Kim Checkeye warned the crowd at the March KidsPeace Institute Clinical Café session that they were likely to be uncomfortable before her presentation was done: “My advice is, plan tonight to treat yourself to ice cream and maybe a funny movie, because you will find it difficult to hear what I’m going to say.”
That unpleasant subject is human trafficking and Checkeye, president and CEO of the Lehigh Valley-based Truth for Women, offered the 70 healthcare workers and therapists attending the session an unflinching look into the practice and its cost to victims and society.
“Based on 2008 numbers, which are the latest available, human trafficking is the second largest criminal industry in the U.S, behind only drugs, with $31.6 billion in annual revenues,” she said. Between sex trafficking and labor trafficking, some 27 million people in the U.S. are currently victims of trafficking – and 300,000 children each year are at risk of joining that number.
The two types of trafficking have a common definition – a person is put into them through some combination of force, fraud and coercion. Labor trafficking is seen often in industries like construction, food service and restaurants, and nail salons. “For example, if you see a stylist at a nail salon who has to ask permission to go to the bathroom, and especially if a supervisor follows them there, it’s an indication that they are being trafficked,” Checkeye said.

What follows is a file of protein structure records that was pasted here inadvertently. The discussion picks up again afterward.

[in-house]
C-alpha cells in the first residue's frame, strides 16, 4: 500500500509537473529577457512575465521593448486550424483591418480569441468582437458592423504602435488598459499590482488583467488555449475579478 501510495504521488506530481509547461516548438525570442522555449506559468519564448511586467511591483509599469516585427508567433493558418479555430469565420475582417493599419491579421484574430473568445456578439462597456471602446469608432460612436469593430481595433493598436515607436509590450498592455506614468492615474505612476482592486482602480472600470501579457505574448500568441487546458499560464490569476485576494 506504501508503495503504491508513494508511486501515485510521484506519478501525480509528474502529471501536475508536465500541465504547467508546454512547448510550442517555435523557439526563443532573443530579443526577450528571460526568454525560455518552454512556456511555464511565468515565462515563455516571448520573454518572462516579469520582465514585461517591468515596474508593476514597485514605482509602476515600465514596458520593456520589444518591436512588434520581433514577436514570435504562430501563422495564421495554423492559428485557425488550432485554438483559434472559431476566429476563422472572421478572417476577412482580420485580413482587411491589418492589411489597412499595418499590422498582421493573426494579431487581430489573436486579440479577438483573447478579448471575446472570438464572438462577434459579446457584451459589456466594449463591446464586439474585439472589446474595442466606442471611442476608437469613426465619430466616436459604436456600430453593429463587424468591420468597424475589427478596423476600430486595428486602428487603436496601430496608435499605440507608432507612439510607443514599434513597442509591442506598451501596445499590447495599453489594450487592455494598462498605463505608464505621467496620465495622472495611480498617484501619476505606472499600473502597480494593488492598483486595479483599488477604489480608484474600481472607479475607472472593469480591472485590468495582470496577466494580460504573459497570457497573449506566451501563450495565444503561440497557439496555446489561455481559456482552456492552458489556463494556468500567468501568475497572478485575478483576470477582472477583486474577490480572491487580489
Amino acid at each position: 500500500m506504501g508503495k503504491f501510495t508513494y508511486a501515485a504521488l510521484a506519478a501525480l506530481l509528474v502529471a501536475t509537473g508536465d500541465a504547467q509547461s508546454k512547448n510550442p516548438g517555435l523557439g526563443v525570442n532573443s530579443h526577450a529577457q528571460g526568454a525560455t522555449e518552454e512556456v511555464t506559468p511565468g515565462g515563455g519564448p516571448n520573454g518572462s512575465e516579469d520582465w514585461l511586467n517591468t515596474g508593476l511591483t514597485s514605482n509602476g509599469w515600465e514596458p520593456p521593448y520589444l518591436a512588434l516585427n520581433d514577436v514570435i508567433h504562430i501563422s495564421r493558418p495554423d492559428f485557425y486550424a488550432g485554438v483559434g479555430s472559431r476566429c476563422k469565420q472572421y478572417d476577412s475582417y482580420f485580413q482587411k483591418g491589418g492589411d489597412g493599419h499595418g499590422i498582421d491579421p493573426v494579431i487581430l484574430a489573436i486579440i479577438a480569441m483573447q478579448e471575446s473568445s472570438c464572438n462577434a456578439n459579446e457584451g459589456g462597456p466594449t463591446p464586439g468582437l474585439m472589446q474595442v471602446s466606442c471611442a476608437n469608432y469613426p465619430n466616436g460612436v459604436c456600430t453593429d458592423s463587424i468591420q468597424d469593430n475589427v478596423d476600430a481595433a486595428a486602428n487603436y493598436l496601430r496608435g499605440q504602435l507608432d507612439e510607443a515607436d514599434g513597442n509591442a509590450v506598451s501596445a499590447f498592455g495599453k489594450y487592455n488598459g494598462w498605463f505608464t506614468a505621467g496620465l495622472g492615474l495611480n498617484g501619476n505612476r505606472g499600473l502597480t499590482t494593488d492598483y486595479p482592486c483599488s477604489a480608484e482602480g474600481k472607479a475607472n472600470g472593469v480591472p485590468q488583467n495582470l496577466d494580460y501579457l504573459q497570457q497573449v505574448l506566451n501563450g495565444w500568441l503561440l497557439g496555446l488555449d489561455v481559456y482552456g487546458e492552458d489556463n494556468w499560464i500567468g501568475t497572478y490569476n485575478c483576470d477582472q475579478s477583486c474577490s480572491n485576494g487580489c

Sex trafficking is even more common, according to Checkeye, because it’s a “high reward/low risk” endeavor. “These victims can be sold over and over again, and they’re been so victimized that it’s rare for them to try to leave or call the police.”
She also noted that common misconceptions about the sex trade serve to keep the broader community unaware of the problem. “People think a victim chooses prostitution or the sex industry willingly, or that she does it to support her drug habit. But up to 95 percent have been abused and forced into that activity by a pimp. And studies show that drug addiction most often is the result of being forced into prostitution, not the cause.” She also noted the perceptions fostered by popular entertainment, saying she is “infuriated” that movies, music and TV shows portray pimps as successful and their victims as willing participants in the sex trade.
In detailing warning signs that someone may be a victim of human trafficking, Checkeye challenged another misconception – that they’re nothing a single person can do to address the situation. “By reporting suspected trafficking, you could be changing one life, and if you change a life you can affect the world.” She advised attendees who suspect trafficking to call the National Human Trafficking Resource Center Hotline at 1-877-373-7888, and for more information on her group to visit www.truthforwomenCenter.org
Watch the Events section on kidspeace.org for information on upcoming Clinical Café presentations.